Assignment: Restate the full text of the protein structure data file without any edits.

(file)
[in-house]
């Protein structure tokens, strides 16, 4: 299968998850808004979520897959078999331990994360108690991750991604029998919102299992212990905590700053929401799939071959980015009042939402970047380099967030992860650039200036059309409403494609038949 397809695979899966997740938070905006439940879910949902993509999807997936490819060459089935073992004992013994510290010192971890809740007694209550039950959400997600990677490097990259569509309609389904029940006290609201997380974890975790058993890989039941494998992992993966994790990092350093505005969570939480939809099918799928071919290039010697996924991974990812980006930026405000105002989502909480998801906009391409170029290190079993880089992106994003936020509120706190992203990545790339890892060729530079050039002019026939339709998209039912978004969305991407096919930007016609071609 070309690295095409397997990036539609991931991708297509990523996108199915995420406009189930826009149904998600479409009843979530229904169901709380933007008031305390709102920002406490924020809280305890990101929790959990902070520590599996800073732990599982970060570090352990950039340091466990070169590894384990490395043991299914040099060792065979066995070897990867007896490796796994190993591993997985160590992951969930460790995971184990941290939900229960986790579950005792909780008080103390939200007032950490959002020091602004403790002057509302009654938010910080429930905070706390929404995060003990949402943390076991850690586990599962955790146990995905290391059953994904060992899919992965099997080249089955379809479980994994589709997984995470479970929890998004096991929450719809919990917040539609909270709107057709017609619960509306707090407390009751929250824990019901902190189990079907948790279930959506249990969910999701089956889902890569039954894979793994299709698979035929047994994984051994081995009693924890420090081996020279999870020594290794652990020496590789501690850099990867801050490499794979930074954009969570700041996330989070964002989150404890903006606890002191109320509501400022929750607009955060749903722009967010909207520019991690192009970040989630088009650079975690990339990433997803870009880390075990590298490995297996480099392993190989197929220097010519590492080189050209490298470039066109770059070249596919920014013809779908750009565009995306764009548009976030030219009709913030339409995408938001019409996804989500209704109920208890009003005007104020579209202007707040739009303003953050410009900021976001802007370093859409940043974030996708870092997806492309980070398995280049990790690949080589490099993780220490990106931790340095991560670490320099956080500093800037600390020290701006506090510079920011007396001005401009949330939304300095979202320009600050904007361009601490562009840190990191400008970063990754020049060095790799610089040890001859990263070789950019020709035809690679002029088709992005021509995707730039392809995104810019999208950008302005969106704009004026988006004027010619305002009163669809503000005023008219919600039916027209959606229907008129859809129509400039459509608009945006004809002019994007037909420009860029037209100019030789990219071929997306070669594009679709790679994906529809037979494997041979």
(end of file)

[in-house]
């Protein structure tokens, strides 16, 4: 299968998850808004979520897959078999331990994360108690991750991604029998919102299992212990905590700053929401799939071959980015009042939402970047380099967030992860650039200036059309409403494609038949 397809695979899966997740938070905006439940879910949902993509999807997936490819060459089935073992004992013994510290010192971890809740007694209550039950959400997600990677490097990259569509309609389904029940006290609201997380974890975790058993890989039941494998992992993966994790990092350093505005969570939480939809099918799928071919290039010697996924991974990812980006930026405000105002989502909480998801906009391409170029290190079993880089992106994003936020509120706190992203990545790339890892060729530079050039002019026939339709998209039912978004969305991407096919930007016609071609 070309690295095409397997990036539609991931991708297509990523996108199915995420406009189930826009149904998600479409009843979530229904169901709380933007008031305390709102920002406490924020809280305890990101929790959990902070520590599996800073732990599982970060570090352990950039340091466990070169590894384990490395043991299914040099060792065979066995070897990867007896490796796994190993591993997985160590992951969930460790995971184990941290939900229960986790579950005792909780008080103390939200007032950490959002020091602004403790002057509302009654938010910080429930905070706390929404995060003990949402943390076991850690586990599962955790146990995905290391059953994904060992899919992965099997080249089955379809479980994994589709997984995470479970929890998004096991929450719809919990917040539609909270709107057709017609619960509306707090407390009751929250824990019901902190189990079907948790279930959506249990969910999701089956889902890569039954894979793994299709698979035929047994994984051994081995009693924890420090081996020279999870020594290794652990020496590789501690850099990867801050490499794979930074954009969570700041996330989070964002989150404890903006606890002191109320509501400022929750607009955060749903722009967010909207520019991690192009970040989630088009650079975690990339990433997803870009880390075990590298490995297996480099392993190989197929220097010519590492080189050209490298470039066109770059070249596919920014013809779908750009565009995306764009548009976030030219009709913030339409995408938001019409996804989500209704109920208890009003005007104020579209202007707040739009303003953050410009900021976001802007370093859409940043974030996708870092997806492309980070398995280049990790690949080589490099993780220490990106931790340095991560670490320099956080500093800037600390020290701006506090510079920011007396001005401009949330939304300095979202320009600050904007361009601490562009840190990191400008970063990754020049060095790799610089040890001859990263070789950019020709035809690679002029088709992005021509995707730039392809995104810019999208950008302005969106704009004026988006004027010619305002009163669809503000005023008219919600039916027209959606229907008129859809129509400039459509608009945006004809002019994007037909420009860029037209100019030789990219071929997306070669594009679709790679994906529809037979494997041979």